Jessica Cadkin’s installation, Whale Watching, is made up of two life-size baby whales, constructed using ripstop and felt fabric. A key element to her installation is that it possesses a “life cycle.” Fans set on timers fill the sculptures with air, lifting them up from the floor as if rising from the ocean. When the timers switch off, the pieces gradually deflate. Although the animated whales are whimsical, they also possess a haunting quality. Whale Watching is informed by a 2009 news report of a juvenile grey whale that died, its carcass trapped under a pier in San Francisco.
Cadkin is deeply influenced by the natural world and the intersection of its seemingly contradictory elements: the borderline where land and water meet; or the chaotic yet perfectly synchronized movements of a flock of birds in flight. Abstracting already abstracted shapes and forms, Cadkin creates pieces that are freed from their geographical, biological, and botanical references, pointing towards the otherworldly qualities nature often reveals about itself.
Cadkin was born in Phoenix, Arizona, and grew up in Napa, California. She received a BA in sculpture and painting from San Francisco State University. Her work has appeared in several group shows at spaces throughout Northern California including Headlands Center for the Arts, Southern Exposure, di Rosa Preserve, Bedford Gallery, Pro Arts Gallery, Gallery Route One, and Berkeley Art Center.
A Stark Project is located in west Berkeley’s Sawtooth Building, 933 Parker Street between 8th and 9th Streets. The gallery is open Saturdays from 12 p.m. – 5 p.m., and Sundays by appointment.
Announcing the opening of A Stark Project, a new exhibition space dedicated exclusively to installation art, launching July 23, 2016. Installation art is a construction or assemblage usually designed for a specific place and for a temporary period of time. Since few people have space to display installation art in their private homes, each exhibition will feature a small run of affordable multiples.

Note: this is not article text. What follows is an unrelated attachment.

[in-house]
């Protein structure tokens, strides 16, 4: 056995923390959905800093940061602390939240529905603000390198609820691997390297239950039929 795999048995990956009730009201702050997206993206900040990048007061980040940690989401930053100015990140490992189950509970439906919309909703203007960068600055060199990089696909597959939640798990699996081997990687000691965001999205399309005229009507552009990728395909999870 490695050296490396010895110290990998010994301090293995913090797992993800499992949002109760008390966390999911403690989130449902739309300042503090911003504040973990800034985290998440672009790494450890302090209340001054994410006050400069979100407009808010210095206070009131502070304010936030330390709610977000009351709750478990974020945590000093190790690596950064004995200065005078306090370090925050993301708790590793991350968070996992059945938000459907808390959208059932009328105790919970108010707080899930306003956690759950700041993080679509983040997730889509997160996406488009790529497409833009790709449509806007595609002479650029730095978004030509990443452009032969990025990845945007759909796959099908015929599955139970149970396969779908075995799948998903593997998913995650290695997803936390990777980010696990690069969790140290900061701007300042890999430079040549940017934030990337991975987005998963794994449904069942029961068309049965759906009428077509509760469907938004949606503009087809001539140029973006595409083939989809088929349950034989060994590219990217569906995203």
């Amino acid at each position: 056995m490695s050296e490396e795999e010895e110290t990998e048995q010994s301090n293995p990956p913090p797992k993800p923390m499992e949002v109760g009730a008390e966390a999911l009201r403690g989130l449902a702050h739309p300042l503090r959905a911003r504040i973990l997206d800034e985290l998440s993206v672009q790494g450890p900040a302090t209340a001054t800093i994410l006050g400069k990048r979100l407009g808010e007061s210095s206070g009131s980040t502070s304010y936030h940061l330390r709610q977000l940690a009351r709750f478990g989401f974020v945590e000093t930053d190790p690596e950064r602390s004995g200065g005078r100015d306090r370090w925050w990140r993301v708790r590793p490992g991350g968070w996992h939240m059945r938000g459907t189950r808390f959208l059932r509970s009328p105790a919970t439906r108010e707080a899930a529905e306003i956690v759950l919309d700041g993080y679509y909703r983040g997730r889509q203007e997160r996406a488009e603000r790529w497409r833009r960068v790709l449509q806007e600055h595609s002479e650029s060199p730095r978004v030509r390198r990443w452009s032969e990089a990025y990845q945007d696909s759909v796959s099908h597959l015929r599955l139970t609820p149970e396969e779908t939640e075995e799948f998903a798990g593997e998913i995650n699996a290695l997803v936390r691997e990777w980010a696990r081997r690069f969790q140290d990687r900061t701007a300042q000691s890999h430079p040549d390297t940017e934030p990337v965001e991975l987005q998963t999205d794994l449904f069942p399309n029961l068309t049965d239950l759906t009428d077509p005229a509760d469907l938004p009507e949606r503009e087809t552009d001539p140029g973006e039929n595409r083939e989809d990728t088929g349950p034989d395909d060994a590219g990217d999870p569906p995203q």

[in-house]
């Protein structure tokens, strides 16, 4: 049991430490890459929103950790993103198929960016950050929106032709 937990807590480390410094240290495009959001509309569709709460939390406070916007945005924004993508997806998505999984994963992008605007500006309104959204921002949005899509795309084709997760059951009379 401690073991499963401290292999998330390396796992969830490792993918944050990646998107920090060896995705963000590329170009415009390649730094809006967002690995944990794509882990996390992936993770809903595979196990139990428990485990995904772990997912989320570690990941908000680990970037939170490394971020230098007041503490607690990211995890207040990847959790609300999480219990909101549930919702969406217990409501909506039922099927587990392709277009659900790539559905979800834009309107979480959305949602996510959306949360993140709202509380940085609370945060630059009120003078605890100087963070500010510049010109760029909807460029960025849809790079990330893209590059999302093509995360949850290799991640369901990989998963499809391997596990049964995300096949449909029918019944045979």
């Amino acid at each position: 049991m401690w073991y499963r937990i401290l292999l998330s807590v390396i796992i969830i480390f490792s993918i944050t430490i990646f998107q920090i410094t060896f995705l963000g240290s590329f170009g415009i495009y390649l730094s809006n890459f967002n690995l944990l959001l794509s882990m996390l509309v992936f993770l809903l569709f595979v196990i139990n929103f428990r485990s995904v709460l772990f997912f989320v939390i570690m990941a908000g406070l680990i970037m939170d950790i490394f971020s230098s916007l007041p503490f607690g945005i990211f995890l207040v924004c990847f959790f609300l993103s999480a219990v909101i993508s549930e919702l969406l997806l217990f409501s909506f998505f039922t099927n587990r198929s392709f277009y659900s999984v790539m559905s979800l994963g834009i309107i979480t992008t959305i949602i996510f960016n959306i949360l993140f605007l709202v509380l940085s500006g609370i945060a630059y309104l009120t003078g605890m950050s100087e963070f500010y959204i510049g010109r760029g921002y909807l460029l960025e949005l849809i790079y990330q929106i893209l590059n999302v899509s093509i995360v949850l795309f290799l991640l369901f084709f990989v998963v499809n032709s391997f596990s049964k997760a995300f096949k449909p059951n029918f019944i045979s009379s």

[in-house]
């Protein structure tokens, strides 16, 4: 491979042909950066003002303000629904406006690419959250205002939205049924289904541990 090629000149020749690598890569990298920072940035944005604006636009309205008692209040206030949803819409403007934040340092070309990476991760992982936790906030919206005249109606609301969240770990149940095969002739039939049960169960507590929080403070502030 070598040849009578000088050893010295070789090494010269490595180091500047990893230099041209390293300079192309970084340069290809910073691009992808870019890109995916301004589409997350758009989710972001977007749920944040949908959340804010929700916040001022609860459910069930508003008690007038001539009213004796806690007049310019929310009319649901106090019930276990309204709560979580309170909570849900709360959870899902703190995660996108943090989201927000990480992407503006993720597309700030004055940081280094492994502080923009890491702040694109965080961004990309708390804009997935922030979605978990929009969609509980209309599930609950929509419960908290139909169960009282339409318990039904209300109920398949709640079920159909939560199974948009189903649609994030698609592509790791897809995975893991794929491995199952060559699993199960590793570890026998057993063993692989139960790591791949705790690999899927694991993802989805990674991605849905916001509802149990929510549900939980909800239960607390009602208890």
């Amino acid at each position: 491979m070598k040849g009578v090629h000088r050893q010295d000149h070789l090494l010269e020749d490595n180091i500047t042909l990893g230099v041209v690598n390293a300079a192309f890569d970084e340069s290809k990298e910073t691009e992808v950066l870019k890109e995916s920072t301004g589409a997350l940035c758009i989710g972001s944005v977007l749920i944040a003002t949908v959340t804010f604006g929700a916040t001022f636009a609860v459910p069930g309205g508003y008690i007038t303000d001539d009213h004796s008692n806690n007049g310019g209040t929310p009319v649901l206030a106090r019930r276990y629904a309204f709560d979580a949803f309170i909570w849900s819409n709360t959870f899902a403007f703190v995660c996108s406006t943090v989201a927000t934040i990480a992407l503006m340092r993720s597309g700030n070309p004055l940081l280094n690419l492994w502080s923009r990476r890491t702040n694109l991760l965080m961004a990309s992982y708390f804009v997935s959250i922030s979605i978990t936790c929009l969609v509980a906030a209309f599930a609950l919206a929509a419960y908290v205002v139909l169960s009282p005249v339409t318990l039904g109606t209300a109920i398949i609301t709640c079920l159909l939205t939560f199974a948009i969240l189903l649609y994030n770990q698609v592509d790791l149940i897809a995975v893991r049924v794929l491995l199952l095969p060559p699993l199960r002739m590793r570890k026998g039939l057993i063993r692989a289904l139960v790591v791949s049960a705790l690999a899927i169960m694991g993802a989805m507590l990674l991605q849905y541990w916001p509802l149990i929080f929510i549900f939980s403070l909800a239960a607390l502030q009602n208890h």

Our first installation is by Jan Blythe. Artists and curators who will show work at A Stark Project in future months include Jessica Cadkin, Ernest Jolly, Natasha Boas, Randy Colosky, Ryan Coffee, Noah Lang, and Modesto Covarrubias.
Themes in Blythe’s work include displacement, disconnection, loss, longing and desire. In this piece she is emphasizing through repetition of her own hands a gesture of searching, needing and wanting, and most importantly, never giving up no matter what life presents. The number of hands and their close proximity to each other within the circle represent solidarity. Hands have been a motif in Blythe’s previous work, but this is the first time she’s using them on a large scale.
Blythe’s piece, titled Reach, will consist of 100 pairs of life size plaster cast hands reaching upwards from the floor, closely placed together in an 8’ diameter circle. The hands are cast from a model of the artist’s own hands. Each pair of hands is available for sale. The complete piece is available for purchase, price upon request. See attached image, “study for A Stark Project” courtesy of the artist.
Blythe received her MFA in painting from San Francisco Art Institute in 2008. There she was strongly influenced by her studies with conceptual artists Paul Kos, Tony Labat and Sharon Grace; painters Amy Ellingson and Frances McCormack; and photographer John Priola. The artist will be present for the opening reception on Saturday, July 23, from 4-6pm.
Gallery director Marianna Stark is a passionate advocate for visual art in the BayArea. A Stark Project was inspired by Ernest Jolly’s and Chris Evans’ ArtComplex. A Stark Project is seeking interns; please email letter of interest and available hours. For more information on Ms. Stark, go to http://thestarkguide.com/about-stark.
A Stark Project is located in West Berkeley’s Sawtooth Building, 933 Parker Street between 8th and 9th Streets. Open Saturdays 12-5 and Sundays by appointment.
For questions and additional images contact Marianna Stark firstname.lastname@example.org or 415-407-8743.